Once they’re dry, grab your traditional priming powder and prepare it as described in the instructions. Some forms require mixing powder into hot water, then applying immediately.
Others instruct you to let it gel for 2 hours, then heat it to create a liquid. Double-check to see which you have.
3. Prime Your Canvas Boards
Apply your primer with a decorator’s brush in parallel vertical strokes. It’s ok if the first layer is very thin. Traditional primer needs several coats before the primed surface becomes opaque white primer.
4. Dry And Lightly Sand
Let the coat dry completely, then lightly sand it to even out any brush strokes.
5. Prime And Repeat
Repeat steps 3 and 4, switching between vertical and horizontal strokes with each coat. Voila, you have a canvas that’s ready for oil colour or acrylic colours.
To watch the process in action check out this video:
Applying Casein Gesso
Casein primer is much like a traditional primer without the complicated mixing. It can be applied right out of the jar and can be used for oil or acrylic color priming.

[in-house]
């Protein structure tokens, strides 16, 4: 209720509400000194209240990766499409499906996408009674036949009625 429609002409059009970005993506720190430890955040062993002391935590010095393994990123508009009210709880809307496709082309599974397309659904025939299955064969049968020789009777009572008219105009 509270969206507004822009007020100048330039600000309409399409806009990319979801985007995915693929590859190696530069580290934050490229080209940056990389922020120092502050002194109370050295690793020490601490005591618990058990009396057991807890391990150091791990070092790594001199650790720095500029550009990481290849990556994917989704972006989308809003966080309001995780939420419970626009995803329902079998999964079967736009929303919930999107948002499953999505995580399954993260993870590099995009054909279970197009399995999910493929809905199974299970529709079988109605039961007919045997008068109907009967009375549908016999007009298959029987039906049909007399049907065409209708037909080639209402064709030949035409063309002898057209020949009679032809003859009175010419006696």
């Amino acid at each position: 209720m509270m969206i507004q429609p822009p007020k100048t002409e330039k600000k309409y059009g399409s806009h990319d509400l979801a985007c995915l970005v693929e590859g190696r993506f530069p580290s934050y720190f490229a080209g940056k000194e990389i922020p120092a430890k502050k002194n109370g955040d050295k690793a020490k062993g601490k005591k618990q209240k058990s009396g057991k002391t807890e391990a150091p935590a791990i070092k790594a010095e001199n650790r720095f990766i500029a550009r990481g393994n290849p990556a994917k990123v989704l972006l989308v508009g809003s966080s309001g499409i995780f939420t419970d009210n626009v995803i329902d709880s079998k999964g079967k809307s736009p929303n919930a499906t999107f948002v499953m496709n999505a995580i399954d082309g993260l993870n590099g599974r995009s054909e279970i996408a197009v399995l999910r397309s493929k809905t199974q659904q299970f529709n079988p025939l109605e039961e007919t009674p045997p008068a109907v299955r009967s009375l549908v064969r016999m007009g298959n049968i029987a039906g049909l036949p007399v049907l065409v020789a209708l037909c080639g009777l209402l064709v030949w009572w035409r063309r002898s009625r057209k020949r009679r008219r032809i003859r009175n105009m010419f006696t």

What you need:
- Wide brush
- Casein gesso
- Drop cloth
- Fine grit sandpaper
1. Apply The First Layer
Once sized, casein is suitable for both acrylic and oil paint primer.
Lay out your drop cloth, shake your casein primer, then get your canvas. You can pour a little Gesso directly on the canvas or a plate/palette. Dip your brush in water, remove the excess, and spread the primer.
2. Let It Dry And Apply The Next Coat
Let layer one dry, then apply your second coat.
Clean your brush, cap your casein, and come back tomorrow. You can apply as many coats as you want, but only 2 per day since the emulsified oils have to cure.
3. Apply Your Final Coat, Then Cure
Once you’re satisfied with your coverage, let it cure for a week.
The Importance of Primer
Without primer, your pigments will soak into your stretched canvas and allow the white of the fibers to show through.
Primers add rigidity to your piece, create a smoother surface that evens out your paints, and gives them a solid foundation to “grab” onto.
By priming your canvas, you save yourself the hassle of wasting paint, trying to cover a surface that just won’t stop absorbing.